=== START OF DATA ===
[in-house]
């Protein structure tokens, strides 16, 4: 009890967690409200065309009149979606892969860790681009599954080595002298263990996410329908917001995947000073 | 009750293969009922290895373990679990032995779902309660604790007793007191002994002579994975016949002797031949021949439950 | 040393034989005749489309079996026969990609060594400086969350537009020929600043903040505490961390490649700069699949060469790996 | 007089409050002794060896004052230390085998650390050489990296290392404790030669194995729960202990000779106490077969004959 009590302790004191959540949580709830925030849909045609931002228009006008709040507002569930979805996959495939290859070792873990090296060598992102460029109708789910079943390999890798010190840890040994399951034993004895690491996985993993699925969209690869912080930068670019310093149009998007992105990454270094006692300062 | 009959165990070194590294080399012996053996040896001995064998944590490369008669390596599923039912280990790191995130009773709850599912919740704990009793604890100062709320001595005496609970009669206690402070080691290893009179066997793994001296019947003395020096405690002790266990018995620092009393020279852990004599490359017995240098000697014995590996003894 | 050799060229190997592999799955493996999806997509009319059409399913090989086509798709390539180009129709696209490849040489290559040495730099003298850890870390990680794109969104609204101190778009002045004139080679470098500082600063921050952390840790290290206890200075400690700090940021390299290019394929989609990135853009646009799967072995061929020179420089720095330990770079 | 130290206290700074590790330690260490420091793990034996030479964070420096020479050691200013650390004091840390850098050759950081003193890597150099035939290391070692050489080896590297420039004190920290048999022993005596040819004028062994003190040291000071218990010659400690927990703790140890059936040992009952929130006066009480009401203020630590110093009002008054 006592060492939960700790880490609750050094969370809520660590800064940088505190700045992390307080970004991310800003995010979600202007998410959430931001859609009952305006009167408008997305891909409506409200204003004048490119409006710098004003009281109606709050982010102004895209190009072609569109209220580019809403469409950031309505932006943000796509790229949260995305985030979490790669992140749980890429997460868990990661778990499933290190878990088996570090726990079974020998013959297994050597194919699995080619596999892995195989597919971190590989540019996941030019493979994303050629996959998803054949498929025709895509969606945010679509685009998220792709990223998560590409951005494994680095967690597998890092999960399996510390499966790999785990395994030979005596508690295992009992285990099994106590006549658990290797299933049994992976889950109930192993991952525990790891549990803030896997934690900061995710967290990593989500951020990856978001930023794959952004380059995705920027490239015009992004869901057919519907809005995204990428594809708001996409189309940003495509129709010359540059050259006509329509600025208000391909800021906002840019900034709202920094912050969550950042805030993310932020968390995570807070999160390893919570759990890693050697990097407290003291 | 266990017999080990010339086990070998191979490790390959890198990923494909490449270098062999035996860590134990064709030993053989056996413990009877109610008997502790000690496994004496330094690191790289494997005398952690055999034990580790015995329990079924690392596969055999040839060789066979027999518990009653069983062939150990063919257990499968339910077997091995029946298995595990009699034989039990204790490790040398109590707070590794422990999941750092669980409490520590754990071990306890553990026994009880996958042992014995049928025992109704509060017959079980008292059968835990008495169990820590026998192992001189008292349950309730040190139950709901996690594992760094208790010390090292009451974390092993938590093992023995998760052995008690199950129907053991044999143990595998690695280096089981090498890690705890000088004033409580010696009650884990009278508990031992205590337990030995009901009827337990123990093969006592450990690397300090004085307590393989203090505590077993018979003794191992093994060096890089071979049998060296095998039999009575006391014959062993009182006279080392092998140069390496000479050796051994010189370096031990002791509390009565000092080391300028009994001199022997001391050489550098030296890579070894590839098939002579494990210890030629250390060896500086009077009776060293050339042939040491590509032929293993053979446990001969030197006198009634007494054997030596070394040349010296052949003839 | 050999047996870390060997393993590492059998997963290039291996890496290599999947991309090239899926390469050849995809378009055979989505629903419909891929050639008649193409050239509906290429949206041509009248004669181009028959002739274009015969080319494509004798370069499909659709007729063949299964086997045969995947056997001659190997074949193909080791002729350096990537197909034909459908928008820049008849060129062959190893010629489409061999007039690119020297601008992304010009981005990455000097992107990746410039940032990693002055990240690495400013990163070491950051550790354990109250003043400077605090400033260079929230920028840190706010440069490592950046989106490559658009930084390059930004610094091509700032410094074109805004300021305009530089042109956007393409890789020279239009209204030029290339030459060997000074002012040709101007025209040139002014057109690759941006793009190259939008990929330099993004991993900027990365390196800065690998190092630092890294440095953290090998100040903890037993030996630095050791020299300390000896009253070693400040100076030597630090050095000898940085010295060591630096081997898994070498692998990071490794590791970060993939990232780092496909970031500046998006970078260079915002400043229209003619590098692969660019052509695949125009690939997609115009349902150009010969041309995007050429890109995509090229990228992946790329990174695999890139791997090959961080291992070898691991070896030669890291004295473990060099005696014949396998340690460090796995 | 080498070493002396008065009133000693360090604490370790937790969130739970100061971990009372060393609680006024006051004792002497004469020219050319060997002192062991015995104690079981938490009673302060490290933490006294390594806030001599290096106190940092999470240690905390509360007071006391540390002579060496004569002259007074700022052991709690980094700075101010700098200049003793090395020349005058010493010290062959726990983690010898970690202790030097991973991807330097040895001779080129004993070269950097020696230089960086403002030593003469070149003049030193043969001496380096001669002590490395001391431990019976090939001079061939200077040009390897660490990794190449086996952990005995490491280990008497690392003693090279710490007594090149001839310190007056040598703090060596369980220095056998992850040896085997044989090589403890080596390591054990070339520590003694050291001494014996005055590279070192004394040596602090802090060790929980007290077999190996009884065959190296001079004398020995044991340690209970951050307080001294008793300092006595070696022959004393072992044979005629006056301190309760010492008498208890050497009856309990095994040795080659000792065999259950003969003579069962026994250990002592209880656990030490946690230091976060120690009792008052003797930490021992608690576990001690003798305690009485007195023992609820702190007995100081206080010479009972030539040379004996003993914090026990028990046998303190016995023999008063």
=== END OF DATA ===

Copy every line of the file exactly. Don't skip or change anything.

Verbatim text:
[in-house]
């Protein structure tokens, strides 16, 4: 009890967690409200065309009149979606892969860790681009599954080595002298263990996410329908917001995947000073 | 009750293969009922290895373990679990032995779902309660604790007793007191002994002579994975016949002797031949021949439950 | 040393034989005749489309079996026969990609060594400086969350537009020929600043903040505490961390490649700069699949060469790996 | 007089409050002794060896004052230390085998650390050489990296290392404790030669194995729960202990000779106490077969004959 009590302790004191959540949580709830925030849909045609931002228009006008709040507002569930979805996959495939290859070792873990090296060598992102460029109708789910079943390999890798010190840890040994399951034993004895690491996985993993699925969209690869912080930068670019310093149009998007992105990454270094006692300062 | 009959165990070194590294080399012996053996040896001995064998944590490369008669390596599923039912280990790191995130009773709850599912919740704990009793604890100062709320001595005496609970009669206690402070080691290893009179066997793994001296019947003395020096405690002790266990018995620092009393020279852990004599490359017995240098000697014995590996003894 | 050799060229190997592999799955493996999806997509009319059409399913090989086509798709390539180009129709696209490849040489290559040495730099003298850890870390990680794109969104609204101190778009002045004139080679470098500082600063921050952390840790290290206890200075400690700090940021390299290019394929989609990135853009646009799967072995061929020179420089720095330990770079 | 130290206290700074590790330690260490420091793990034996030479964070420096020479050691200013650390004091840390850098050759950081003193890597150099035939290391070692050489080896590297420039004190920290048999022993005596040819004028062994003190040291000071218990010659400690927990703790140890059936040992009952929130006066009480009401203020630590110093009002008054 006592060492939960700790880490609750050094969370809520660590800064940088505190700045992390307080970004991310800003995010979600202007998410959430931001859609009952305006009167408008997305891909409506409200204003004048490119409006710098004003009281109606709050982010102004895209190009072609569109209220580019809403469409950031309505932006943000796509790229949260995305985030979490790669992140749980890429997460868990990661778990499933290190878990088996570090726990079974020998013959297994050597194919699995080619596999892995195989597919971190590989540019996941030019493979994303050629996959998803054949498929025709895509969606945010679509685009998220792709990223998560590409951005494994680095967690597998890092999960399996510390499966790999785990395994030979005596508690295992009992285990099994106590006549658990290797299933049994992976889950109930192993991952525990790891549990803030896997934690900061995710967290990593989500951020990856978001930023794959952004380059995705920027490239015009992004869901057919519907809005995204990428594809708001996409189309940003495509129709010359540059050259006509329509600025208000391909800021906002840019900034709202920094912050969550950042805030993310932020968390995570807070999160390893919570759990890693050697990097407290003291 | 266990017999080990010339086990070998191979490790390959890198990923494909490449270098062999035996860590134990064709030993053989056996413990009877109610008997502790000690496994004496330094690191790289494997005398952690055999034990580790015995329990079924690392596969055999040839060789066979027999518990009653069983062939150990063919257990499968339910077997091995029946298995595990009699034989039990204790490790040398109590707070590794422990999941750092669980409490520590754990071990306890553990026994009880996958042992014995049928025992109704509060017959079980008292059968835990008495169990820590026998192992001189008292349950309730040190139950709901996690594992760094208790010390090292009451974390092993938590093992023995998760052995008690199950129907053991044999143990595998690695280096089981090498890690705890000088004033409580010696009650884990009278508990031992205590337990030995009901009827337990123990093969006592450990690397300090004085307590393989203090505590077993018979003794191992093994060096890089071979049998060296095998039999009575006391014959062993009182006279080392092998140069390496000479050796051994010189370096031990002791509390009565000092080391300028009994001199022997001391050489550098030296890579070894590839098939002579494990210890030629250390060896500086009077009776060293050339042939040491590509032929293993053979446990001969030197006198009634007494054997030596070394040349010296052949003839 | 050999047996870390060997393993590492059998997963290039291996890496290599999947991309090239899926390469050849995809378009055979989505629903419909891929050639008649193409050239509906290429949206041509009248004669181009028959002739274009015969080319494509004798370069499909659709007729063949299964086997045969995947056997001659190997074949193909080791002729350096990537197909034909459908928008820049008849060129062959190893010629489409061999007039690119020297601008992304010009981005990455000097992107990746410039940032990693002055990240690495400013990163070491950051550790354990109250003043400077605090400033260079929230920028840190706010440069490592950046989106490559658009930084390059930004610094091509700032410094074109805004300021305009530089042109956007393409890789020279239009209204030029290339030459060997000074002012040709101007025209040139002014057109690759941006793009190259939008990929330099993004991993900027990365390196800065690998190092630092890294440095953290090998100040903890037993030996630095050791020299300390000896009253070693400040100076030597630090050095000898940085010295060591630096081997898994070498692998990071490794590791970060993939990232780092496909970031500046998006970078260079915002400043229209003619590098692969660019052509695949125009690939997609115009349902150009010969041309995007050429890109995509090229990228992946790329990174695999890139791997090959961080291992070898691991070896030669890291004295473990060099005696014949396998340690460090796995 | 080498070493002396008065009133000693360090604490370790937790969130739970100061971990009372060393609680006024006051004792002497004469020219050319060997002192062991015995104690079981938490009673302060490290933490006294390594806030001599290096106190940092999470240690905390509360007071006391540390002579060496004569002259007074700022052991709690980094700075101010700098200049003793090395020349005058010493010290062959726990983690010898970690202790030097991973991807330097040895001779080129004993070269950097020696230089960086403002030593003469070149003049030193043969001496380096001669002590490395001391431990019976090939001079061939200077040009390897660490990794190449086996952990005995490491280990008497690392003693090279710490007594090149001839310190007056040598703090060596369980220095056998992850040896085997044989090589403890080596390591054990070339520590003694050291001494014996005055590279070192004394040596602090802090060790929980007290077999190996009884065959190296001079004398020995044991340690209970951050307080001294008793300092006595070696022959004393072992044979005629006056301190309760010492008498208890050497009856309990095994040795080659000792065999259950003969003579069962026994250990002592209880656990030490946690230091976060120690009792008052003797930490021992608690576990001690003798305690009485007195023992609820702190007995100081206080010479009972030539040379004996003993914090026990028990046998303190016995023999008063």